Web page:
This morning Heritage Research Fellow Jack Spencer testified before the Committee of Foreign Affairs to discuss nonproliferation in the era of a nuclear renaissance. The full written testimony can be found here. Below is a highlighted summary of the oral testimony:
While the nonproliferation regime is under stress, it is not broken. That being said, there is no question that a global nuclear renaissance will present new and unique challenges. But if met appropriately, I believe that a global nuclear renaissance is not incompatible with nonproliferation objectives.
The challenge for the United States will be to integrate its principles into a new rule-set that governs peaceful nuclear commerce. The following recommendations can help meet this challenge
First the U.S. must take the lead in developing an international nuclear fuel supply program. Such a program must be at the center of any strategy to save the nonproliferation agenda in an era of nuclear renaissance. The international component of the Administration’s Global Nuclear Energy Partnership is a good first step, but must evolve further. Because fuel supplies can never be unconditionally guaranteed, the program should assure fuel access as long as certain nonproliferation guidelines are followed by participant countries. Another important component will be that fuel suppliers maintain title of the fuel throughout the fuel cycle. This means that supplier nations must also have a workable spent fuel management strategy.
This should be expanded upon to codify new rules to govern commercial nuclear activities broadly. The most effective way to protect U.S. interests in an era of nuclear renaissance is to ensure that the rules and norms of the global nuclear industry are consistent with American ideals such as free-markets, openness, and transparency. As part of this effort, fuel supplier states should agree to open their markets to international competition.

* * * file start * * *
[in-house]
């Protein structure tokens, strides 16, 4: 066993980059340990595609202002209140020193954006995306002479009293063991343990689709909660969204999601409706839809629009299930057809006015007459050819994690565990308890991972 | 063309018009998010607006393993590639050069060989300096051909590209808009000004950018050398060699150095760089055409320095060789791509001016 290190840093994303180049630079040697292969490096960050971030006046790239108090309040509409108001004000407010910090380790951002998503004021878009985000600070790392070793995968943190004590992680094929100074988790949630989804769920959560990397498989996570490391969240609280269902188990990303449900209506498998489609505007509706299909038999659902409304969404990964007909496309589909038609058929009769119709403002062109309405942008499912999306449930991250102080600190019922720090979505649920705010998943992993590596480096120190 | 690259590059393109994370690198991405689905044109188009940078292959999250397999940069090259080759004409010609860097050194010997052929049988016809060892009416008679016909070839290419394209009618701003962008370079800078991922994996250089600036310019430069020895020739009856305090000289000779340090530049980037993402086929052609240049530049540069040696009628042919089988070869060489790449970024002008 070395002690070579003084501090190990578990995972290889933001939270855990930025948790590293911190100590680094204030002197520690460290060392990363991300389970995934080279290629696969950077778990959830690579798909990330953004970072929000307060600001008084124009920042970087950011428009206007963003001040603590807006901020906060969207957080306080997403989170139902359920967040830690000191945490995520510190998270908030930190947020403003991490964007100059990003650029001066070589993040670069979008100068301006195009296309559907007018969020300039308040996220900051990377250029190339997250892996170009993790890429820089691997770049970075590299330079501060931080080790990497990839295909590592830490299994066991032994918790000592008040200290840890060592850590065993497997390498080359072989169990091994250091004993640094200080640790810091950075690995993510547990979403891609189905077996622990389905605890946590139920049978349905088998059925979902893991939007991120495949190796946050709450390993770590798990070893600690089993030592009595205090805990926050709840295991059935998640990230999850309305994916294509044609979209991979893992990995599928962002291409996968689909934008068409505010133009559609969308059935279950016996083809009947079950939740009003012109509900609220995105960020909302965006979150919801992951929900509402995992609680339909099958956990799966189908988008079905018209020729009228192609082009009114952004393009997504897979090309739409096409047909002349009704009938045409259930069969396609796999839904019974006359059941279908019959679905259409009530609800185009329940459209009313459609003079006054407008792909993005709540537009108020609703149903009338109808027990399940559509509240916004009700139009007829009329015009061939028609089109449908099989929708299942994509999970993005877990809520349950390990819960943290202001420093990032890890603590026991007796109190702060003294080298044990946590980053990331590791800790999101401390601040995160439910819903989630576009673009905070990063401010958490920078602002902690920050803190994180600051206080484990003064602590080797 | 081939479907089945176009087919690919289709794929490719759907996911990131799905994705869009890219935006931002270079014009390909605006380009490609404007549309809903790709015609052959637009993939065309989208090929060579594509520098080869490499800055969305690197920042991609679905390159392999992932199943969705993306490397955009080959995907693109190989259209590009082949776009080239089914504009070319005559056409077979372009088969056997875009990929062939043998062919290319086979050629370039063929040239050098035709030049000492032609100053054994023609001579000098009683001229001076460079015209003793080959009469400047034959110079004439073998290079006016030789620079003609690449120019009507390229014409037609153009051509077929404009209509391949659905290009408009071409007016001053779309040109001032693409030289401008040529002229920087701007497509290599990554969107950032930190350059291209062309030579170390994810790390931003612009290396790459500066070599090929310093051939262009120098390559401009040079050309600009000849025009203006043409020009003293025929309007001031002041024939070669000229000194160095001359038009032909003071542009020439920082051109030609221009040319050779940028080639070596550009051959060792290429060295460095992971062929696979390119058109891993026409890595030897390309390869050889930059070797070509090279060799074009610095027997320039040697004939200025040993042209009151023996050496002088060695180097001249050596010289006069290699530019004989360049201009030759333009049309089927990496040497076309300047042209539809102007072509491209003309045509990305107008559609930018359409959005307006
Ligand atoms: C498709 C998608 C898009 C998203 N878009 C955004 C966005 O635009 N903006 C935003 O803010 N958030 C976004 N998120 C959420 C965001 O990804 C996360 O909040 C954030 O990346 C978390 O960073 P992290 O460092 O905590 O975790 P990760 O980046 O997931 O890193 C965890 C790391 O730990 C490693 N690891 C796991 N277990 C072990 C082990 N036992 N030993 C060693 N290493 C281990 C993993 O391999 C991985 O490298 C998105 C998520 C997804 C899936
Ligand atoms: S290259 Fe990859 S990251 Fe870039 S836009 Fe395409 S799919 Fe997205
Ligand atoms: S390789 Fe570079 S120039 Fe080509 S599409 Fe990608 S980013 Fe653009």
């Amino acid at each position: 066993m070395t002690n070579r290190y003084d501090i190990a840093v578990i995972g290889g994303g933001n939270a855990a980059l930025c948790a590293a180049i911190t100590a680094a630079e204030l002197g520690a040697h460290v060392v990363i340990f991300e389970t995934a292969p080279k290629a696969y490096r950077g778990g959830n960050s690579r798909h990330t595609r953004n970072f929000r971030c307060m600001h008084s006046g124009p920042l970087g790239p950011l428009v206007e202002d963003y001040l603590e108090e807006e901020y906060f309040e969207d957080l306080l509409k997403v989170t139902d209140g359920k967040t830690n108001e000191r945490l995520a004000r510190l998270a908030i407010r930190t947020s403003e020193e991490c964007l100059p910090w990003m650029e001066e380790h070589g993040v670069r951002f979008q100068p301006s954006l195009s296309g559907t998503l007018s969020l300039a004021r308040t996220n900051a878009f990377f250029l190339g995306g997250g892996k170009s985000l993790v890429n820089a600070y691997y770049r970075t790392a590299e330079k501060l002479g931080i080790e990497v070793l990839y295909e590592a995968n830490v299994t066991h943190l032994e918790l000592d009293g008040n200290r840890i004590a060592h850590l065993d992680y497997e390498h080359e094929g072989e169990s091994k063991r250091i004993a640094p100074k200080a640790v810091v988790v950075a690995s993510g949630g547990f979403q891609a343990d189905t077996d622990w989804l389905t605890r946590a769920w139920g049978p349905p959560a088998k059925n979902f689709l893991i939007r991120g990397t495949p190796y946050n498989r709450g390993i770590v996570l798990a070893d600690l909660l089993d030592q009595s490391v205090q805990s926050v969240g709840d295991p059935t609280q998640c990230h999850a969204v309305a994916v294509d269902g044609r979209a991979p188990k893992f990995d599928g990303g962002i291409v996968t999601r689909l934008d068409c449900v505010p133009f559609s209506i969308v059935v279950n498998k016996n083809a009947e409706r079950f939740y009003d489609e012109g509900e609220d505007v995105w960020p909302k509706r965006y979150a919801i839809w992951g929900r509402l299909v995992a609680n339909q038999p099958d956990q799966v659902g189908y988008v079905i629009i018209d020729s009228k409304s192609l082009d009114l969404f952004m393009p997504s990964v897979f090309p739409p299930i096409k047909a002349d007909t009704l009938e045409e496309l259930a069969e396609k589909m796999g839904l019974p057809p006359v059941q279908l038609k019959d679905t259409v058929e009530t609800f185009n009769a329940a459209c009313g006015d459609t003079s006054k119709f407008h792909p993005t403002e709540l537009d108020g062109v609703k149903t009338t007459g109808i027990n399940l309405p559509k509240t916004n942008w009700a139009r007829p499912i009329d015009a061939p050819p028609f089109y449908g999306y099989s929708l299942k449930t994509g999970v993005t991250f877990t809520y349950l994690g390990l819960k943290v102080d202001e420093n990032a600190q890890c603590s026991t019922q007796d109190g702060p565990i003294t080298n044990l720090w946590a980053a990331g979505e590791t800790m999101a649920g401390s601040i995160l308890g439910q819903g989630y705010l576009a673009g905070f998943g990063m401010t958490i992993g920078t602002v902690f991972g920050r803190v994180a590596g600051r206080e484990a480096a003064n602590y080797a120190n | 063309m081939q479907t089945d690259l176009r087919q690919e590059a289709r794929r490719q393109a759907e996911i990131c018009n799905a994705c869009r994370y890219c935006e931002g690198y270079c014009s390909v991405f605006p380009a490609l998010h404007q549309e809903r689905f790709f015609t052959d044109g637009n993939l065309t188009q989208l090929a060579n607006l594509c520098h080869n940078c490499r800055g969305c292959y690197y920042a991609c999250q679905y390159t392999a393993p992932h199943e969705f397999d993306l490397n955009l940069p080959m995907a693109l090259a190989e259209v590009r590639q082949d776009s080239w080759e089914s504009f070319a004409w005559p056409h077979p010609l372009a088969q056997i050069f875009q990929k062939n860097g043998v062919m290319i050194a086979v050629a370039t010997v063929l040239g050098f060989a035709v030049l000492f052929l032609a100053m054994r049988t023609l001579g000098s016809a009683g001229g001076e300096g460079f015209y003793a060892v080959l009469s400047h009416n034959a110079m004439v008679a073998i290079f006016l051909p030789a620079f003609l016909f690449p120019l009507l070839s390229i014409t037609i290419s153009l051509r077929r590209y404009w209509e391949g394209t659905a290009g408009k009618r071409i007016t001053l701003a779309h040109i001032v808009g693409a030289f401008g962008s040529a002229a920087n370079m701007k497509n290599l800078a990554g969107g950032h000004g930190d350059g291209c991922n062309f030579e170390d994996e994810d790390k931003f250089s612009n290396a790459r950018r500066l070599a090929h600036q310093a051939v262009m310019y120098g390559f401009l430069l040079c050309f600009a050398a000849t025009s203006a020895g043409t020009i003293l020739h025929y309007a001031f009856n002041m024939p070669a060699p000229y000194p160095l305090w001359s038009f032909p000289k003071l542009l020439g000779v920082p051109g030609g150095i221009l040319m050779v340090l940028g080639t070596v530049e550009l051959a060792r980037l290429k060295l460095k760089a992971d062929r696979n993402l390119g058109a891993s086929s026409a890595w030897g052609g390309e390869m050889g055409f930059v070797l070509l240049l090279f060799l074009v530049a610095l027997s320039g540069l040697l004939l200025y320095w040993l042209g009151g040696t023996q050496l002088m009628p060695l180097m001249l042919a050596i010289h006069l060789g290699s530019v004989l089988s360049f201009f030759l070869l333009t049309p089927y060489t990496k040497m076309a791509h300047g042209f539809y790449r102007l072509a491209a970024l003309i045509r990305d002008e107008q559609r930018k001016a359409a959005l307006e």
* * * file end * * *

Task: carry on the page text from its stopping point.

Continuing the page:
Third, the United States must not cede control of any nuclear fuel services to an international body such as an international fuel bank or an international nuclear waste management agency. While an international fuel bank could have some merit as an insurance policy for countries whose fear of being denied access to fuel would limit their participation in a larger nuclear fuel supply program, such an effort must not be used to control nuclear fuel distribution broadly. Furthermore, the international community should not be responsible for managing nuclear waste. Instead, each nation should operate under its specific rules and regulations as they pertain to nuclear waste issues.
Instead of ceding power to international bodies, the U.S. should take a more active role in safeguards and verification. The International Atomic Energy Agency currently has a monopoly over this responsibility. While the IAEA has a critical role in promoting safety, security, and cooperation in the nuclear field, safeguards and verification need additional oversight. A more active U.S. role, especially in activities involving fuel services, would have multiple benefits. First, it would allow the IAEA to focus its efforts on high-risk countries and activities. Second, it would provide another level of scrutiny for potential proliferation concerns—especially those associated with nuclear fuel services.
And finally, the U.S. should reiterate its support of the enduring role of Article IV of the Nuclear Nonproliferation Treaty. The reality is that any country can pursue whatever technologies that it chooses. As the article states, countries’ rights to pursue peaceful nuclear technologies are “inalienable.” This inalienability, however, is not absolute in the context of the NPT. It is contingent on fulfilling their obligations and responsibilities under the pact. Any nonproliferation regime that does not respect the rights of individual states will ultimately fail. The key is to devise a system that promotes buy-in from both suppliers and consumers of nuclear fuel services. If the system is economically rational, credible, and reliable, then peaceful nuclear countries should find participation beneficial.
Only those that would seek to use nuclear technology for nefarious purposes would find benefits in operating outside of the system. This is not a nonproliferation policy problem or commercial nuclear problem, but a hostile regime problem. Preventing hostile regimes from acquiring nuclear capabilities requires the political will to use the available tools effectively.